Home Depot and the Endangered Forests of Patagonia
Ancient forests in South America…Home Depot…environmental groups protest. It may sound like a Hollywood script about the timber battles of the 1990s, but unfortunately it describes the players in the latest chapter in the ongoing battle to protect remaining endangered forests in the world.
In the heart of the Patagonia region of Chile, the multinational consortium of financiers, HidroAysén, is proposing to build five hydroelectric dams on the Pascua and Baker Rivers. The dams, if built, would flood two pristine rivers and nearly 11,000 acres of Chile’s most biologically rich forest, agricultural and ranching lands. Included in this area would be some of the world’s rarest forest types and the habitat of a critically endangered species – the huemul deer, a Chilean national symbol.
Beyond the direct impact of the dams, the dams’ transmission lines would require clear-cutting forested areas for at least a thousand miles. The route would traverse 64 Chilean communas, including some indigenous communities, and would damage fourteen areas that have been granted protected status under Chilean law because of their unique environmental values and vulnerabilities.
Most Chileans oppose these plans. Over 30 Chilean governmental agencies have joined Chile’s forestry agency in publicly expressing strong concern about the potential environmental and social impacts of the plans – and many of them have called for the outright rejection of HidroAysén’s inferior environmental study.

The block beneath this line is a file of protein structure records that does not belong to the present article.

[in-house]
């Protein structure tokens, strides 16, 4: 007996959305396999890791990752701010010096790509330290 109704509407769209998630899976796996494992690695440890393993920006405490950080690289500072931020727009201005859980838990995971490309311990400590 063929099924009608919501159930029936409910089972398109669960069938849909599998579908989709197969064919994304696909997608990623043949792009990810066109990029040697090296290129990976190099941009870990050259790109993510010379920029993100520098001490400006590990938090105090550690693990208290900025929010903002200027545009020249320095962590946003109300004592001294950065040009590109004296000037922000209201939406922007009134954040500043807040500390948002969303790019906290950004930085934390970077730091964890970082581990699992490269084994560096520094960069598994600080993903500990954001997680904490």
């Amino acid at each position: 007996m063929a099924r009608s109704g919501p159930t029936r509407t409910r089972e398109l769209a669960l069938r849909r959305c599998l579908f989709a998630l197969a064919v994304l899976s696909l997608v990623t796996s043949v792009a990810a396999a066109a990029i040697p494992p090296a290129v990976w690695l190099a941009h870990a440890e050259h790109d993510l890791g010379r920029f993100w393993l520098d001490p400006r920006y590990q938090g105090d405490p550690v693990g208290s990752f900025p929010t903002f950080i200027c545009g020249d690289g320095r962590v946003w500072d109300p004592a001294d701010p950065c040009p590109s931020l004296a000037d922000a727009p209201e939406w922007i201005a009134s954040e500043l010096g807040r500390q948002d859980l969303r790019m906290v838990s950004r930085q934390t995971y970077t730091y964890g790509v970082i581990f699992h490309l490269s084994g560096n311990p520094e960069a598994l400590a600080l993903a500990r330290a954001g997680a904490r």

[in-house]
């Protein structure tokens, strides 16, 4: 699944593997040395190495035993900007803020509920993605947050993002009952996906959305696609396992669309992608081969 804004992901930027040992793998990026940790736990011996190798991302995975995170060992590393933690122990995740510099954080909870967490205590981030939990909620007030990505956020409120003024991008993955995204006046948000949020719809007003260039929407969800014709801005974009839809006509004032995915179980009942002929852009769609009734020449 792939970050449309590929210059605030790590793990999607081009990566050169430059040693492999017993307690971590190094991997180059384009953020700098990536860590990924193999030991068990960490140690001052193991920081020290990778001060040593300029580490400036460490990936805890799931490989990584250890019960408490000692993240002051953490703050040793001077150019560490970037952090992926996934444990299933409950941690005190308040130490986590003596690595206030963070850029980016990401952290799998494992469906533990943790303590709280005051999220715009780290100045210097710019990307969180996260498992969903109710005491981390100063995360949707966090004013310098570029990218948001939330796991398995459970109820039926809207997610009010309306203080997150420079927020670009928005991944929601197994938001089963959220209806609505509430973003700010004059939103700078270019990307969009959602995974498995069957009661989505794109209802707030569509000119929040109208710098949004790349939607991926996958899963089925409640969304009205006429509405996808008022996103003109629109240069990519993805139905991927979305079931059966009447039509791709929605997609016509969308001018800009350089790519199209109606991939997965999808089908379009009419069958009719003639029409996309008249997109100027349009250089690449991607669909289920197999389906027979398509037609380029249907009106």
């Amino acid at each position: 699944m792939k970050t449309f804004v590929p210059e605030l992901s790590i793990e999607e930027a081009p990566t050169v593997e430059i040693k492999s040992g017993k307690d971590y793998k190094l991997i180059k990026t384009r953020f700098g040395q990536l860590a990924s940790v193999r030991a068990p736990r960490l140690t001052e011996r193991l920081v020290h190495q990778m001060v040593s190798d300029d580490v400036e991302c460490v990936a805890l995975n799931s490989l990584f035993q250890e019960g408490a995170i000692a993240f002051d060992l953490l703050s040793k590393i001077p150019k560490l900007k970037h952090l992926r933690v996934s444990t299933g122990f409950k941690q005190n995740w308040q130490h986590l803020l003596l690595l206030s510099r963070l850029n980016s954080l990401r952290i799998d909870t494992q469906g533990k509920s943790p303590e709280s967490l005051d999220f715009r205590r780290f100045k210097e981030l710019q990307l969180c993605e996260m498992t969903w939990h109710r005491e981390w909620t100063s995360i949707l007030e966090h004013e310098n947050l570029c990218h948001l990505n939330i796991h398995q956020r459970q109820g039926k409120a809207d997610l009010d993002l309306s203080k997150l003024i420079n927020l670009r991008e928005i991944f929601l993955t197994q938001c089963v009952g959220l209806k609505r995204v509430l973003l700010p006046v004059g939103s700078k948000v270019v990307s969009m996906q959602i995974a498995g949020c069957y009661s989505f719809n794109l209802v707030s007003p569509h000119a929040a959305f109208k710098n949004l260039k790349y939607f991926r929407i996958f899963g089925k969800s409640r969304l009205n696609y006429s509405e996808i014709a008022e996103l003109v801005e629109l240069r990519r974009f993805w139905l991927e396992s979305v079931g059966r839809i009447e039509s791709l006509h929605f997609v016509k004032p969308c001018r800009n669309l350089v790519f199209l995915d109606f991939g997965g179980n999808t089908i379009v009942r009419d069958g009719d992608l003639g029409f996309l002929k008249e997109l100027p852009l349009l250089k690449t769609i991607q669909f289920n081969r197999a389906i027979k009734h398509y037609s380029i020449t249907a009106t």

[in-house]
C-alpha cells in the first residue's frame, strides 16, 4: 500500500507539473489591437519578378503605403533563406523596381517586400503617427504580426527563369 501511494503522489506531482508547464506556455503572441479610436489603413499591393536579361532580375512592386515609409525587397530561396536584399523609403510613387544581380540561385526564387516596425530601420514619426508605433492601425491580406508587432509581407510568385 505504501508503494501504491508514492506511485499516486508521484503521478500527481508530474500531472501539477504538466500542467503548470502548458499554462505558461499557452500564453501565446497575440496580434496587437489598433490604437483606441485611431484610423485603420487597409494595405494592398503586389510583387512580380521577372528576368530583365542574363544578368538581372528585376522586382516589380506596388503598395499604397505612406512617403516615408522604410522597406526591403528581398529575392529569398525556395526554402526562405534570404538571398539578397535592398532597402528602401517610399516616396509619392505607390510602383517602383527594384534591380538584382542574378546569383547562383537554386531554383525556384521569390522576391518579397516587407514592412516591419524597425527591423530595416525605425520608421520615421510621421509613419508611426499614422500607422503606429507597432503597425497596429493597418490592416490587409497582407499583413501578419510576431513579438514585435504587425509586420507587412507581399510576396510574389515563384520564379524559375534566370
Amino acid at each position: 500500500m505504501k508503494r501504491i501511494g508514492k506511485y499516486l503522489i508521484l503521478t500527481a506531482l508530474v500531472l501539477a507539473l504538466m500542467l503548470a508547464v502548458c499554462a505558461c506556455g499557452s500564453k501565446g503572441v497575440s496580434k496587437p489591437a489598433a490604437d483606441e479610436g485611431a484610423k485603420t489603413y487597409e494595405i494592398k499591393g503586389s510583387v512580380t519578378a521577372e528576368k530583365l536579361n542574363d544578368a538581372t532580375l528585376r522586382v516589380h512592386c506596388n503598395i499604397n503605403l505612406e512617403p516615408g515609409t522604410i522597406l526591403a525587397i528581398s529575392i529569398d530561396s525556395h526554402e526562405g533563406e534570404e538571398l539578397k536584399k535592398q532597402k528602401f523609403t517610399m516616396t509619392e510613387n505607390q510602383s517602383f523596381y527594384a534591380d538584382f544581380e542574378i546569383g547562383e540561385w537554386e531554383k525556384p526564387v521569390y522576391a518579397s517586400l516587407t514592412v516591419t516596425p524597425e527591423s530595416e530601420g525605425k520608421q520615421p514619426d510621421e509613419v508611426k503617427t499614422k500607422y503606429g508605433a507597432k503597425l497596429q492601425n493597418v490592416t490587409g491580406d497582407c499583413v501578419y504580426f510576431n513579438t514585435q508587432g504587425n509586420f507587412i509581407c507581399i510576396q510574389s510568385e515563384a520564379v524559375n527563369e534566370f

In response, a group of Chilean and American environmental organizations including International Rivers, Friends of the Earth, ForestEthics, Rainforest Action Network, Environmental Defense, Sierra Club, Natural Resources Defense Council and Pacific Environment, have been fighting the dams for many years. The campaign has included the usual tactics employed by the environmental community over the years, but this year they have begun to put pressure on the network of companies that are both directly involved and indirectly implicated by the project.
One of those relationships includes Home Depot. CMPC and Arauco are two Chilean timber companies that play a pivotal role in the project consortium. They also happen to be suppliers of wood products to Home Depot – in fact, the company is by far the largest source of sales for the two companies.
Now you may be saying to yourself, didn’t we already cross this bridge with Home Depot years ago? And you would be right. In 1999, as part of a broad settlement involving a number of organizations including Trillium Asset Management Corporation (“Trillium”), Home Depot committed to eliminate the purchase of wood and wood products from endangered regions around the world by year-end 2002.
In 2003 as a part of that process, CMPC, Arauco and Home Depot made widely publicized, written commitments to protect Chilean forests. In that agreement, Home Depot committed “to provide for the protection of native forests in Chile.”
Trillium, in cooperation with a group of other shareholders, is leading an engagement with Home Depot focused on Home Depot’s commitments to protect the native forests of Chile. Home Depot’s relationships with the timber companies offer an important leverage point that can add to the growing pressure on the proposed dams.
The situation also presents serious reputation risk to the company. Not only have some of the best-known environmental groups come out publicly and forcefully in calling attention to Home Depot’s relationship with the proposed dams, but in the past sixty days more than 5,000 customers have written to the company to say they will no longer shop at Home Depot because of the proposed dams controversy.
For both of these reasons we believe that Home Depot must take a positive, meaningful and public stand against these proposed dams.